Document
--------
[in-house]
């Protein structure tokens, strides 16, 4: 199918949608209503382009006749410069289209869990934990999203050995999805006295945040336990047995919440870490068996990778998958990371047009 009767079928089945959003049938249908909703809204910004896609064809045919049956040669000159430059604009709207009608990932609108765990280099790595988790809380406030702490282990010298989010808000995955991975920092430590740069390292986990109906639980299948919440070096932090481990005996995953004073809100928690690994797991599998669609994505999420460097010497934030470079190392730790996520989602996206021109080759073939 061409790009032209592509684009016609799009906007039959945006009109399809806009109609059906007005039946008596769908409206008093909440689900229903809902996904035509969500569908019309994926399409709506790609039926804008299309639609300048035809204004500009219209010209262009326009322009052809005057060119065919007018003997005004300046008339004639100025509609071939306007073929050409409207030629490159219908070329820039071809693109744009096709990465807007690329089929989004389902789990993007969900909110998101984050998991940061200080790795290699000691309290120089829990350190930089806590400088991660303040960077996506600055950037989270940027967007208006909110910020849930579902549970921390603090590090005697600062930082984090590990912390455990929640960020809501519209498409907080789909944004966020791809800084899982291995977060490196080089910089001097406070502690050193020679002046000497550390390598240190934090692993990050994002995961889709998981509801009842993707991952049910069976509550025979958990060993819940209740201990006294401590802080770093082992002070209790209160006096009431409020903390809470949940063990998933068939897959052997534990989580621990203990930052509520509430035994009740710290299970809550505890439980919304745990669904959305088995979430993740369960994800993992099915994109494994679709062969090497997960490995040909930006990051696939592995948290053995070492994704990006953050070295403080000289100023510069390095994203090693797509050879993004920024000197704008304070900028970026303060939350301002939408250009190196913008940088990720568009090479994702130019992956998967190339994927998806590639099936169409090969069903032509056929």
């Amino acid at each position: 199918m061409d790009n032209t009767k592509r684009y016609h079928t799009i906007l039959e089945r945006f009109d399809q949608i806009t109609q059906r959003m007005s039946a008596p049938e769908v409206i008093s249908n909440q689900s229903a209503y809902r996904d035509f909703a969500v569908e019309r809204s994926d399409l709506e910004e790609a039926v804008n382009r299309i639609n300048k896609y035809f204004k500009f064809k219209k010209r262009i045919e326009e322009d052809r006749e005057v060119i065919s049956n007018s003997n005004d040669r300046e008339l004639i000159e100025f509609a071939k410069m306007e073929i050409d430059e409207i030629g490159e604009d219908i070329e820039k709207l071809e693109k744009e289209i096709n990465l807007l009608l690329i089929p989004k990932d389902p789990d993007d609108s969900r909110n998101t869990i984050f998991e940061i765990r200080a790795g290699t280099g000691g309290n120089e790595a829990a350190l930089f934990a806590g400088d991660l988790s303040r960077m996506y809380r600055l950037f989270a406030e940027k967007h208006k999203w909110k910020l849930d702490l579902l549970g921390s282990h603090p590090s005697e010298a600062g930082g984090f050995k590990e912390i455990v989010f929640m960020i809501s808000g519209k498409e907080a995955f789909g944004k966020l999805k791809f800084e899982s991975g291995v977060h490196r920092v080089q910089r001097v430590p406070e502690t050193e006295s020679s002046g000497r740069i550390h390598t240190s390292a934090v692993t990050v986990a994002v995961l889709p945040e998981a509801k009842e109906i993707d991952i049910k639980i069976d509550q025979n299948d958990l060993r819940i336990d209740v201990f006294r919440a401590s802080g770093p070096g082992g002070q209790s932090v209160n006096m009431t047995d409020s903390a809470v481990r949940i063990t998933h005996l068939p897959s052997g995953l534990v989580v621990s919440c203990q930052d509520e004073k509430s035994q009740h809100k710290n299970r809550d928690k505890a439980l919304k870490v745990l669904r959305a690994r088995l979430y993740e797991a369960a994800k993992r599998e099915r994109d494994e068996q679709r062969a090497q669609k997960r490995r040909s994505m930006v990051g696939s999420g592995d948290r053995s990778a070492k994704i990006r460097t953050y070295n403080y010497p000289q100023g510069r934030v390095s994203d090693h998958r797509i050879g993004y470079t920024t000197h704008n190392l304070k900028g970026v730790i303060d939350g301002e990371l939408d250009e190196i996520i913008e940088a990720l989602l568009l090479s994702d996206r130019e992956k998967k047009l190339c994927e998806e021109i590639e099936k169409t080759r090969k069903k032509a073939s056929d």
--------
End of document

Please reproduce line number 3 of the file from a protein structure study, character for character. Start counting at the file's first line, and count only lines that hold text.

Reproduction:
């Amino acid at each position: 199918m061409d790009n032209t009767k592509r684009y016609h079928t799009i906007l039959e089945r945006f009109d399809q949608i806009t109609q059906r959003m007005s039946a008596p049938e769908v409206i008093s249908n909440q689900s229903a209503y809902r996904d035509f909703a969500v569908e019309r809204s994926d399409l709506e910004e790609a039926v804008n382009r299309i639609n300048k896609y035809f204004k500009f064809k219209k010209r262009i045919e326009e322009d052809r006749e005057v060119i065919s049956n007018s003997n005004d040669r300046e008339l004639i000159e100025f509609a071939k410069m306007e073929i050409d430059e409207i030629g490159e604009d219908i070329e820039k709207l071809e693109k744009e289209i096709n990465l807007l009608l690329i089929p989004k990932d389902p789990d993007d609108s969900r909110n998101t869990i984050f998991e940061i765990r200080a790795g290699t280099g000691g309290n120089e790595a829990a350190l930089f934990a806590g400088d991660l988790s303040r960077m996506y809380r600055l950037f989270a406030e940027k967007h208006k999203w909110k910020l849930d702490l579902l549970g921390s282990h603090p590090s005697e010298a600062g930082g984090f050995k590990e912390i455990v989010f929640m960020i809501s808000g519209k498409e907080a995955f789909g944004k966020l999805k791809f800084e899982s991975g291995v977060h490196r920092v080089q910089r001097v430590p406070e502690t050193e006295s020679s002046g000497r740069i550390h390598t240190s390292a934090v692993t990050v986990a994002v995961l889709p945040e998981a509801k009842e109906i993707d991952i049910k639980i069976d509550q025979n299948d958990l060993r819940i336990d209740v201990f006294r919440a401590s802080g770093p070096g082992g002070q209790s932090v209160n006096m009431t047995d409020s903390a809470v481990r949940i063990t998933h005996l068939p897959s052997g995953l534990v989580v621990s919440c203990q930052d509520e004073k509430s035994q009740h809100k710290n299970r809550d928690k505890a439980l919304k870490v745990l669904r959305a690994r088995l979430y993740e797991a369960a994800k993992r599998e099915r994109d494994e068996q679709r062969a090497q669609k997960r490995r040909s994505m930006v990051g696939s999420g592995d948290r053995s990778a070492k994704i990006r460097t953050y070295n403080y010497p000289q100023g510069r934030v390095s994203d090693h998958r797509i050879g993004y470079t920024t000197h704008n190392l304070k900028g970026v730790i303060d939350g301002e990371l939408d250009e190196i996520i913008e940088a990720l989602l568009l090479s994702d996206r130019e992956k998967k047009l190339c994927e998806e021109i590639e099936k169409t080759r090969k069903k032509a073939s056929d």